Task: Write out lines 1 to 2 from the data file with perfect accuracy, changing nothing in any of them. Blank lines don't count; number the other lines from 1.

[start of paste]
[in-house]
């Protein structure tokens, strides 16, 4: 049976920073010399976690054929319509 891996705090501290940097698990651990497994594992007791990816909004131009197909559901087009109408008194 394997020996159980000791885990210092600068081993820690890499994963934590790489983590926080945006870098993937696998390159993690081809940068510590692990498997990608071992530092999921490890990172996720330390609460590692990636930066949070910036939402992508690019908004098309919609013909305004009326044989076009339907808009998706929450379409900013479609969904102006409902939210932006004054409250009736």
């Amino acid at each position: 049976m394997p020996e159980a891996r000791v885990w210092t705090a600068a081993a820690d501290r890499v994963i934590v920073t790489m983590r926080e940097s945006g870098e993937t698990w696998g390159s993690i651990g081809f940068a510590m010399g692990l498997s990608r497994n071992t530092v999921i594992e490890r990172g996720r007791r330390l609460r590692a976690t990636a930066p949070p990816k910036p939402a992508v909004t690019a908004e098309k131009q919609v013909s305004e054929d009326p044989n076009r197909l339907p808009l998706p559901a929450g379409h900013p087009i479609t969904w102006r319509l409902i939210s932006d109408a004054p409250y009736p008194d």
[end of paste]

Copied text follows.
[in-house]
């Protein structure tokens, strides 16, 4: 049976920073010399976690054929319509 891996705090501290940097698990651990497994594992007791990816909004131009197909559901087009109408008194 394997020996159980000791885990210092600068081993820690890499994963934590790489983590926080945006870098993937696998390159993690081809940068510590692990498997990608071992530092999921490890990172996720330390609460590692990636930066949070910036939402992508690019908004098309919609013909305004009326044989076009339907808009998706929450379409900013479609969904102006409902939210932006004054409250009736």